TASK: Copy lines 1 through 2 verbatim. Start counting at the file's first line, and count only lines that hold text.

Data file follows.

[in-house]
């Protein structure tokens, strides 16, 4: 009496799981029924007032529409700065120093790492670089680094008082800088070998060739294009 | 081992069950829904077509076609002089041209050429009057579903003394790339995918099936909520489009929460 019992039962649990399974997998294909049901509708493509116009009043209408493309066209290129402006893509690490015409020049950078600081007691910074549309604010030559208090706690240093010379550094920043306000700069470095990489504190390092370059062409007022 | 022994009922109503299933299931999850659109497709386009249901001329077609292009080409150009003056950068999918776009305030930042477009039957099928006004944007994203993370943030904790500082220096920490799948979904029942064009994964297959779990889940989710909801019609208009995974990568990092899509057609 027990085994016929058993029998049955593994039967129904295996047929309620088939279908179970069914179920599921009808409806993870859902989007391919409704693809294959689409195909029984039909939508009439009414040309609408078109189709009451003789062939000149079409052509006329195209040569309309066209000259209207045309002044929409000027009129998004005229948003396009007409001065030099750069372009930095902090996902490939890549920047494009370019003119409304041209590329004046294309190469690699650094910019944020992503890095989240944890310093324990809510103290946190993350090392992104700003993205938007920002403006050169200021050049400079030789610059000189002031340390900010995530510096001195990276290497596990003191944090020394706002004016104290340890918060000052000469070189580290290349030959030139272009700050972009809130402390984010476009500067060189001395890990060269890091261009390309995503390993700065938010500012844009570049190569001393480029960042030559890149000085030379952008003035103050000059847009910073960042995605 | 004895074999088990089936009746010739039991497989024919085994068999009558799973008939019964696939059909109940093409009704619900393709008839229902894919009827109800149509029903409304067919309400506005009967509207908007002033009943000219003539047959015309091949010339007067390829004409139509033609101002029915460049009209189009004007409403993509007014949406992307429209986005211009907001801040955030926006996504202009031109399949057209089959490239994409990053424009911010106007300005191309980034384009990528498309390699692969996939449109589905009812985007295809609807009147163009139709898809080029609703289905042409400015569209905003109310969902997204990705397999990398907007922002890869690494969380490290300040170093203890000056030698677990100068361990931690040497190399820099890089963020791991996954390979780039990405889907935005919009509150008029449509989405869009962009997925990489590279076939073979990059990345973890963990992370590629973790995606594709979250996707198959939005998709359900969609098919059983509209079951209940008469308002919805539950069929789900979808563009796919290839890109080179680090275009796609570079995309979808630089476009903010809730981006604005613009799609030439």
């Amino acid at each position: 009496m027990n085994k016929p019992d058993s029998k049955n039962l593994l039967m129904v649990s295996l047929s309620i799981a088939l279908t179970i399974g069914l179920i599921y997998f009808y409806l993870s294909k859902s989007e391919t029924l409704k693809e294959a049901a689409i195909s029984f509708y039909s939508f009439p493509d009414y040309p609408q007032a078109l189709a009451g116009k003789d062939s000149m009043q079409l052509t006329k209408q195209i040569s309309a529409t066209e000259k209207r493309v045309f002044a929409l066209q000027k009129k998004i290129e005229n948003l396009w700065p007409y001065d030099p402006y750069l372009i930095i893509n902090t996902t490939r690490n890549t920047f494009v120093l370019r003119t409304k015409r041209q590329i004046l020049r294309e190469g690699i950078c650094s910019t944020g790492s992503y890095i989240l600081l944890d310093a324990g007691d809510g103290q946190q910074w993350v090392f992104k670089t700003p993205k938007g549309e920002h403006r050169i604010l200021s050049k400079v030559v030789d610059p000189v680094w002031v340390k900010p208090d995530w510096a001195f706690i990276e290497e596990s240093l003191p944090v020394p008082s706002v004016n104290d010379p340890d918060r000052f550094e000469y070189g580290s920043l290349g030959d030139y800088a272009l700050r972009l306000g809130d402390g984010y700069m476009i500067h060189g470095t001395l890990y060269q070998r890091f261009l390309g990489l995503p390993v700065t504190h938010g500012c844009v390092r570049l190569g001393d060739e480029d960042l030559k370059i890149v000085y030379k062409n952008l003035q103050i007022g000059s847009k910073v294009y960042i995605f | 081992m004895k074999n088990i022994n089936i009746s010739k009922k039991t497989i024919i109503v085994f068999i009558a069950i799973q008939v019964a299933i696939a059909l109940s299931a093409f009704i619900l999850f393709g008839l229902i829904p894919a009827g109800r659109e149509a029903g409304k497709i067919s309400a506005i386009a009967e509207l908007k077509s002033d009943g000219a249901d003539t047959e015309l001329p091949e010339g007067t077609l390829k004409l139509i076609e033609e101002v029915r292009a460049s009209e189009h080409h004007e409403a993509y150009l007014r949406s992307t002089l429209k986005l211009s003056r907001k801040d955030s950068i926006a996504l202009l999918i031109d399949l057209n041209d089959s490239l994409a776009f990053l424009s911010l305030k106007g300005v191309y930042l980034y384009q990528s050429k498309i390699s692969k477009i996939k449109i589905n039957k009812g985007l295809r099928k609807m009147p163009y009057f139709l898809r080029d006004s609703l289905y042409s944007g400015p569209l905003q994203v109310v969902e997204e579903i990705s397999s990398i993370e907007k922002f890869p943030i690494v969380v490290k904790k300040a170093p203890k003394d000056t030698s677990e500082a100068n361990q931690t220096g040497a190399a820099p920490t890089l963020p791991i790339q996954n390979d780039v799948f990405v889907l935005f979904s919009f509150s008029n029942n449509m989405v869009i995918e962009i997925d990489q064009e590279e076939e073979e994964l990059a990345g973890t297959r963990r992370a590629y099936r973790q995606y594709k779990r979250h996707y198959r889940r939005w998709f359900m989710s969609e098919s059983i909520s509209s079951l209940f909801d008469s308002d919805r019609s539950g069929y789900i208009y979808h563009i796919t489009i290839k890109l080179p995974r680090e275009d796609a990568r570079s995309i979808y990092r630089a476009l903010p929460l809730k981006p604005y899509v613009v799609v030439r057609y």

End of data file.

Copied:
[in-house]
């Protein structure tokens, strides 16, 4: 009496799981029924007032529409700065120093790492670089680094008082800088070998060739294009 | 081992069950829904077509076609002089041209050429009057579903003394790339995918099936909520489009929460 019992039962649990399974997998294909049901509708493509116009009043209408493309066209290129402006893509690490015409020049950078600081007691910074549309604010030559208090706690240093010379550094920043306000700069470095990489504190390092370059062409007022 | 022994009922109503299933299931999850659109497709386009249901001329077609292009080409150009003056950068999918776009305030930042477009039957099928006004944007994203993370943030904790500082220096920490799948979904029942064009994964297959779990889940989710909801019609208009995974990568990092899509057609 027990085994016929058993029998049955593994039967129904295996047929309620088939279908179970069914179920599921009808409806993870859902989007391919409704693809294959689409195909029984039909939508009439009414040309609408078109189709009451003789062939000149079409052509006329195209040569309309066209000259209207045309002044929409000027009129998004005229948003396009007409001065030099750069372009930095902090996902490939890549920047494009370019003119409304041209590329004046294309190469690699650094910019944020992503890095989240944890310093324990809510103290946190993350090392992104700003993205938007920002403006050169200021050049400079030789610059000189002031340390900010995530510096001195990276290497596990003191944090020394706002004016104290340890918060000052000469070189580290290349030959030139272009700050972009809130402390984010476009500067060189001395890990060269890091261009390309995503390993700065938010500012844009570049190569001393480029960042030559890149000085030379952008003035103050000059847009910073960042995605 | 004895074999088990089936009746010739039991497989024919085994068999009558799973008939019964696939059909109940093409009704619900393709008839229902894919009827109800149509029903409304067919309400506005009967509207908007002033009943000219003539047959015309091949010339007067390829004409139509033609101002029915460049009209189009004007409403993509007014949406992307429209986005211009907001801040955030926006996504202009031109399949057209089959490239994409990053424009911010106007300005191309980034384009990528498309390699692969996939449109589905009812985007295809609807009147163009139709898809080029609703289905042409400015569209905003109310969902997204990705397999990398907007922002890869690494969380490290300040170093203890000056030698677990100068361990931690040497190399820099890089963020791991996954390979780039990405889907935005919009509150008029449509989405869009962009997925990489590279076939073979990059990345973890963990992370590629973790995606594709979250996707198959939005998709359900969609098919059983509209079951209940008469308002919805539950069929789900979808563009796919290839890109080179680090275009796609570079995309979808630089476009903010809730981006604005613009799609030439």